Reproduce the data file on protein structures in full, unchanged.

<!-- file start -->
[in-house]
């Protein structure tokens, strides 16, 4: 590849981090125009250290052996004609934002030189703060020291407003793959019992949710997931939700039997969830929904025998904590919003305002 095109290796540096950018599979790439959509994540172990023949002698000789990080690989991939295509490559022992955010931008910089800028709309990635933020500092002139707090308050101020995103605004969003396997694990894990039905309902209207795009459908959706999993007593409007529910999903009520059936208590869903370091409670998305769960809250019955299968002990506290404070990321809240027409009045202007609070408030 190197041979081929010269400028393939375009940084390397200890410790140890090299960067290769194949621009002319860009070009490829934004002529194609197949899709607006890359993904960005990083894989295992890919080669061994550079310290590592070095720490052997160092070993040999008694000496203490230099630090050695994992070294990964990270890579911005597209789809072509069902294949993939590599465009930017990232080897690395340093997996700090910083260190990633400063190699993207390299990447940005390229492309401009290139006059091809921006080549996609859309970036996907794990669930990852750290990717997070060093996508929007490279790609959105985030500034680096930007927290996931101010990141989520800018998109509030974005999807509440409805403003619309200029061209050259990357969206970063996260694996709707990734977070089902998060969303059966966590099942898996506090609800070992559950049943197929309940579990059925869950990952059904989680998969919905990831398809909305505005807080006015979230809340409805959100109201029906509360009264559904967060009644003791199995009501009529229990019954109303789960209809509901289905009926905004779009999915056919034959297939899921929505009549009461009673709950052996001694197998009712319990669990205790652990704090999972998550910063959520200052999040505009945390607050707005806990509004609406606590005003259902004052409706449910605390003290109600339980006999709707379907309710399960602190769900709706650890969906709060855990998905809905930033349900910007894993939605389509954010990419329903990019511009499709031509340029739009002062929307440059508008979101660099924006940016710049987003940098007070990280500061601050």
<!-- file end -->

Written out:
[in-house]
């Protein structure tokens, strides 16, 4: 590849981090125009250290052996004609934002030189703060020291407003793959019992949710997931939700039997969830929904025998904590919003305002 095109290796540096950018599979790439959509994540172990023949002698000789990080690989991939295509490559022992955010931008910089800028709309990635933020500092002139707090308050101020995103605004969003396997694990894990039905309902209207795009459908959706999993007593409007529910999903009520059936208590869903370091409670998305769960809250019955299968002990506290404070990321809240027409009045202007609070408030 190197041979081929010269400028393939375009940084390397200890410790140890090299960067290769194949621009002319860009070009490829934004002529194609197949899709607006890359993904960005990083894989295992890919080669061994550079310290590592070095720490052997160092070993040999008694000496203490230099630090050695994992070294990964990270890579911005597209789809072509069902294949993939590599465009930017990232080897690395340093997996700090910083260190990633400063190699993207390299990447940005390229492309401009290139006059091809921006080549996609859309970036996907794990669930990852750290990717997070060093996508929007490279790609959105985030500034680096930007927290996931101010990141989520800018998109509030974005999807509440409805403003619309200029061209050259990357969206970063996260694996709707990734977070089902998060969303059966966590099942898996506090609800070992559950049943197929309940579990059925869950990952059904989680998969919905990831398809909305505005807080006015979230809340409805959100109201029906509360009264559904967060009644003791199995009501009529229990019954109303789960209809509901289905009926905004779009999915056919034959297939899921929505009549009461009673709950052996001694197998009712319990669990205790652990704090999972998550910063959520200052999040505009945390607050707005806990509004609406606590005003259902004052409706449910605390003290109600339980006999709707379907309710399960602190769900709706650890969906709060855990998905809905930033349900910007894993939605389509954010990419329903990019511009499709031509340029739009002062929307440059508008979101660099924006940016710049987003940098007070990280500061601050």